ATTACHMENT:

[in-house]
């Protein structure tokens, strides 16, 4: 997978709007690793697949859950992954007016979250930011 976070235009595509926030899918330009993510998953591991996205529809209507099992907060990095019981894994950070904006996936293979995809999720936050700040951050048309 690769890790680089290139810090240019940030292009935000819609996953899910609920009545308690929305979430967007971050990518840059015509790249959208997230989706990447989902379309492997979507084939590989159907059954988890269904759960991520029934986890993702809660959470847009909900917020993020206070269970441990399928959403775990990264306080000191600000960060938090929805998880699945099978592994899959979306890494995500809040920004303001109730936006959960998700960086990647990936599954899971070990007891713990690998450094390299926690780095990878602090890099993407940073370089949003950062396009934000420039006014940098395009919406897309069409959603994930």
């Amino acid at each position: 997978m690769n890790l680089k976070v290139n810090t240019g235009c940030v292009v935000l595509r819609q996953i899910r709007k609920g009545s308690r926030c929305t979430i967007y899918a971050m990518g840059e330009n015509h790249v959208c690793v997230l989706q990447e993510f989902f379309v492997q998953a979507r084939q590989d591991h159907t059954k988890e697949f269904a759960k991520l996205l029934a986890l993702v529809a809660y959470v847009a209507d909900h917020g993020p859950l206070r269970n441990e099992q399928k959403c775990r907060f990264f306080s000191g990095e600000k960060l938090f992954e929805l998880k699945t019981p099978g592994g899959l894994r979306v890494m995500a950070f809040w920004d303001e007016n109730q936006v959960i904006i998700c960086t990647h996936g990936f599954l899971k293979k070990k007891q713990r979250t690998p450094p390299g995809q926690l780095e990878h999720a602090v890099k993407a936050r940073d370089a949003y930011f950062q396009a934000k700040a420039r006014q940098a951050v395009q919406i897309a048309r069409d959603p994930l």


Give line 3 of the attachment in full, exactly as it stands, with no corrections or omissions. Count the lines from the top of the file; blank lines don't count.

């Amino acid at each position: 997978m690769n890790l680089k976070v290139n810090t240019g235009c940030v292009v935000l595509r819609q996953i899910r709007k609920g009545s308690r926030c929305t979430i967007y899918a971050m990518g840059e330009n015509h790249v959208c690793v997230l989706q990447e993510f989902f379309v492997q998953a979507r084939q590989d591991h159907t059954k988890e697949f269904a759960k991520l996205l029934a986890l993702v529809a809660y959470v847009a209507d909900h917020g993020p859950l206070r269970n441990e099992q399928k959403c775990r907060f990264f306080s000191g990095e600000k960060l938090f992954e929805l998880k699945t019981p099978g592994g899959l894994r979306v890494m995500a950070f809040w920004d303001e007016n109730q936006v959960i904006i998700c960086t990647h996936g990936f599954l899971k293979k070990k007891q713990r979250t690998p450094p390299g995809q926690l780095e990878h999720a602090v890099k993407a936050r940073d370089a949003y930011f950062q396009a934000k700040a420039r006014q940098a951050v395009q919406i897309a048309r069409d959603p994930l």